3. Post-event sales tracking has become a vital part of the digital marketing. In this new world post-click tracking will still work effectively either through session=based techniques or via the new browser api tools highlighted in Chrome Sandbox. What we want then is also a way of handling post-impression tracking and attribution in a privacy-by-design way. Exactly how this will be done is still to be found however it looks like being through some combination of browser data provided via an API, first=party matched data, panels and expose control tests perhaps at a GEO level. There is a huge amount of work to do here and its going to be a big change. However if we get it right we can provide a strong attribution framework whilst respecting the needs of the customer. Today most brands are not measuring media appropriately, over focussing on the bottom of the funnel brand search and retargeting. A reboot here then is welcome as it can kickstart better practice that will again reward good publishers and other actors.
  4. The Retargeting tag. Retargeting tags have driven both retargeting and customer targeting. European legislation is very clear (and global technology and legislation looks to be following suit) that any data targeting that occurs needs to have the expressed consent of the consumer. Now customer targeting has the benefit that because it is tied to a customer account the advertiser or brand has the opportunity to ask and properly control consent. It is not clear in the case of retargeting that can happen, simply looking at a product does not constitute that you want to be constantly messaged about this product. The current consent framework recommended by industry bodies surely cannot survive future regulation and technology changes and so a new approach is needed. This is likely to be based on first party login data. Retargeting may require a user to login to be eligible to demonstrate and control consent. The benefit of it being first party is that the customer is demonstrating consent with brands that they are familiar with, either the Advertiser and or the Publisher not unknown ad tech players as today.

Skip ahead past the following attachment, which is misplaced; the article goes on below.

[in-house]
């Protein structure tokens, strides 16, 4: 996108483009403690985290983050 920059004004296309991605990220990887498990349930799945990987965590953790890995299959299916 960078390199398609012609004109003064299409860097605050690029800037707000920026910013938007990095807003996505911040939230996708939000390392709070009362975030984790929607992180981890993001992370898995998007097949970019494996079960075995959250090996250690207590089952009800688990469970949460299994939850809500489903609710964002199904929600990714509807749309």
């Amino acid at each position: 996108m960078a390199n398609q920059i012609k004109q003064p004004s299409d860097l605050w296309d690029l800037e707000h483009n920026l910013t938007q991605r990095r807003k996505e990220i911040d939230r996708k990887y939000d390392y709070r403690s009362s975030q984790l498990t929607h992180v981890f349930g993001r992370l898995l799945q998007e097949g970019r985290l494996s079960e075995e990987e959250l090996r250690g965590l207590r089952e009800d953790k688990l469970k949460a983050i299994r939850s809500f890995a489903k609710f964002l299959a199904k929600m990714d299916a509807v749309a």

The above changes to core underlying technology and methodology will filter through to all parts of the display ecosystem particularly. It is a sad fact that regulatory and technological changes will impact dominant firms like Google, Facebook and Amazon the least as they already have the logged-in environments that will be so crucial in a privacy by design world.